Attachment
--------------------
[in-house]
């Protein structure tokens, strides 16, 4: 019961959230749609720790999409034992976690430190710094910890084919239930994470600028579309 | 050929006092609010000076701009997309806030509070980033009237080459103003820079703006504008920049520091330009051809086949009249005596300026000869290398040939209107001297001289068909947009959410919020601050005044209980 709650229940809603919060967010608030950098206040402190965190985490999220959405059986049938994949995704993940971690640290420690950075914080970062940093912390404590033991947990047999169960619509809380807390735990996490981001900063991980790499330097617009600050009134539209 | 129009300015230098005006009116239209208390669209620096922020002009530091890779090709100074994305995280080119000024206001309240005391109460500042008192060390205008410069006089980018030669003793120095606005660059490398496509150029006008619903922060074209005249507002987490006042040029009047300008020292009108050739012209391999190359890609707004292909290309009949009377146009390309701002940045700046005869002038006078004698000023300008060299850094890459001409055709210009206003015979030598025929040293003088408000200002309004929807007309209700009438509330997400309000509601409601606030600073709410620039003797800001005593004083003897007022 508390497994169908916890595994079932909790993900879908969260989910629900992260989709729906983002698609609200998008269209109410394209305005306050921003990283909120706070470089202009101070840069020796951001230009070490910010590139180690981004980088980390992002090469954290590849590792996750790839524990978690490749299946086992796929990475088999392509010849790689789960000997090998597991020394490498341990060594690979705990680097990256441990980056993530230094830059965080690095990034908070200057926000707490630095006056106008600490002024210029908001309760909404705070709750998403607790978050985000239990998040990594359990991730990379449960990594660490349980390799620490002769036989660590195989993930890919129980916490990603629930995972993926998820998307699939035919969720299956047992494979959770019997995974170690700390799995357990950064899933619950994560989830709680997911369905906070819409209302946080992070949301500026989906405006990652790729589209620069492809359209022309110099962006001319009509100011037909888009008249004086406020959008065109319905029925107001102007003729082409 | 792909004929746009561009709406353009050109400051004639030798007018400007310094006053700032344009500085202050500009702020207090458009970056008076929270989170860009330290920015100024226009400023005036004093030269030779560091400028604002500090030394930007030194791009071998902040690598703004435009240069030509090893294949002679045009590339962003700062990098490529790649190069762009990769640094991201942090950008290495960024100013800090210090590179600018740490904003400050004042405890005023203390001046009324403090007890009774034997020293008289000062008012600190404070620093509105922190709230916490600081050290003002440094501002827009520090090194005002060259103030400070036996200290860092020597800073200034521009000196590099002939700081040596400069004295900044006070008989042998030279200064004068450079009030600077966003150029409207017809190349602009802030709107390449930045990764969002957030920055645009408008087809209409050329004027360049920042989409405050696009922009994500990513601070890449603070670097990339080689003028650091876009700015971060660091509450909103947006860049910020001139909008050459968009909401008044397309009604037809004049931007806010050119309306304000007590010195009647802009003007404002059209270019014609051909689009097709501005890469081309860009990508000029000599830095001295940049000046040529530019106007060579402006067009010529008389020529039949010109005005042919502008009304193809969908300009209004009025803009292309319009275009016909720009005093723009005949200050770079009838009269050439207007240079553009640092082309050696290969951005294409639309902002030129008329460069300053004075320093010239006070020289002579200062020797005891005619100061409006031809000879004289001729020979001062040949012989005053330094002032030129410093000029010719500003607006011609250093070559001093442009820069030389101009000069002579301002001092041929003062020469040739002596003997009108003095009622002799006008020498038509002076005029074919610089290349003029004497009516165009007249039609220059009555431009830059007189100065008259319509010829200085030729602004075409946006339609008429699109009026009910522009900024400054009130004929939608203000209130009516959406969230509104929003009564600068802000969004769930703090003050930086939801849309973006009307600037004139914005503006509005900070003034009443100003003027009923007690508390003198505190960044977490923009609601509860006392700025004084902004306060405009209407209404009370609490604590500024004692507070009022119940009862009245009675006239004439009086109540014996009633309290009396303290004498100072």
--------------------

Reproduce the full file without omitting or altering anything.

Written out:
[in-house]
């Protein structure tokens, strides 16, 4: 019961959230749609720790999409034992976690430190710094910890084919239930994470600028579309 | 050929006092609010000076701009997309806030509070980033009237080459103003820079703006504008920049520091330009051809086949009249005596300026000869290398040939209107001297001289068909947009959410919020601050005044209980 709650229940809603919060967010608030950098206040402190965190985490999220959405059986049938994949995704993940971690640290420690950075914080970062940093912390404590033991947990047999169960619509809380807390735990996490981001900063991980790499330097617009600050009134539209 | 129009300015230098005006009116239209208390669209620096922020002009530091890779090709100074994305995280080119000024206001309240005391109460500042008192060390205008410069006089980018030669003793120095606005660059490398496509150029006008619903922060074209005249507002987490006042040029009047300008020292009108050739012209391999190359890609707004292909290309009949009377146009390309701002940045700046005869002038006078004698000023300008060299850094890459001409055709210009206003015979030598025929040293003088408000200002309004929807007309209700009438509330997400309000509601409601606030600073709410620039003797800001005593004083003897007022 508390497994169908916890595994079932909790993900879908969260989910629900992260989709729906983002698609609200998008269209109410394209305005306050921003990283909120706070470089202009101070840069020796951001230009070490910010590139180690981004980088980390992002090469954290590849590792996750790839524990978690490749299946086992796929990475088999392509010849790689789960000997090998597991020394490498341990060594690979705990680097990256441990980056993530230094830059965080690095990034908070200057926000707490630095006056106008600490002024210029908001309760909404705070709750998403607790978050985000239990998040990594359990991730990379449960990594660490349980390799620490002769036989660590195989993930890919129980916490990603629930995972993926998820998307699939035919969720299956047992494979959770019997995974170690700390799995357990950064899933619950994560989830709680997911369905906070819409209302946080992070949301500026989906405006990652790729589209620069492809359209022309110099962006001319009509100011037909888009008249004086406020959008065109319905029925107001102007003729082409 | 792909004929746009561009709406353009050109400051004639030798007018400007310094006053700032344009500085202050500009702020207090458009970056008076929270989170860009330290920015100024226009400023005036004093030269030779560091400028604002500090030394930007030194791009071998902040690598703004435009240069030509090893294949002679045009590339962003700062990098490529790649190069762009990769640094991201942090950008290495960024100013800090210090590179600018740490904003400050004042405890005023203390001046009324403090007890009774034997020293008289000062008012600190404070620093509105922190709230916490600081050290003002440094501002827009520090090194005002060259103030400070036996200290860092020597800073200034521009000196590099002939700081040596400069004295900044006070008989042998030279200064004068450079009030600077966003150029409207017809190349602009802030709107390449930045990764969002957030920055645009408008087809209409050329004027360049920042989409405050696009922009994500990513601070890449603070670097990339080689003028650091876009700015971060660091509450909103947006860049910020001139909008050459968009909401008044397309009604037809004049931007806010050119309306304000007590010195009647802009003007404002059209270019014609051909689009097709501005890469081309860009990508000029000599830095001295940049000046040529530019106007060579402006067009010529008389020529039949010109005005042919502008009304193809969908300009209004009025803009292309319009275009016909720009005093723009005949200050770079009838009269050439207007240079553009640092082309050696290969951005294409639309902002030129008329460069300053004075320093010239006070020289002579200062020797005891005619100061409006031809000879004289001729020979001062040949012989005053330094002032030129410093000029010719500003607006011609250093070559001093442009820069030389101009000069002579301002001092041929003062020469040739002596003997009108003095009622002799006008020498038509002076005029074919610089290349003029004497009516165009007249039609220059009555431009830059007189100065008259319509010829200085030729602004075409946006339609008429699109009026009910522009900024400054009130004929939608203000209130009516959406969230509104929003009564600068802000969004769930703090003050930086939801849309973006009307600037004139914005503006509005900070003034009443100003003027009923007690508390003198505190960044977490923009609601509860006392700025004084902004306060405009209407209404009370609490604590500024004692507070009022119940009862009245009675006239004439009086109540014996009633309290009396303290004498100072």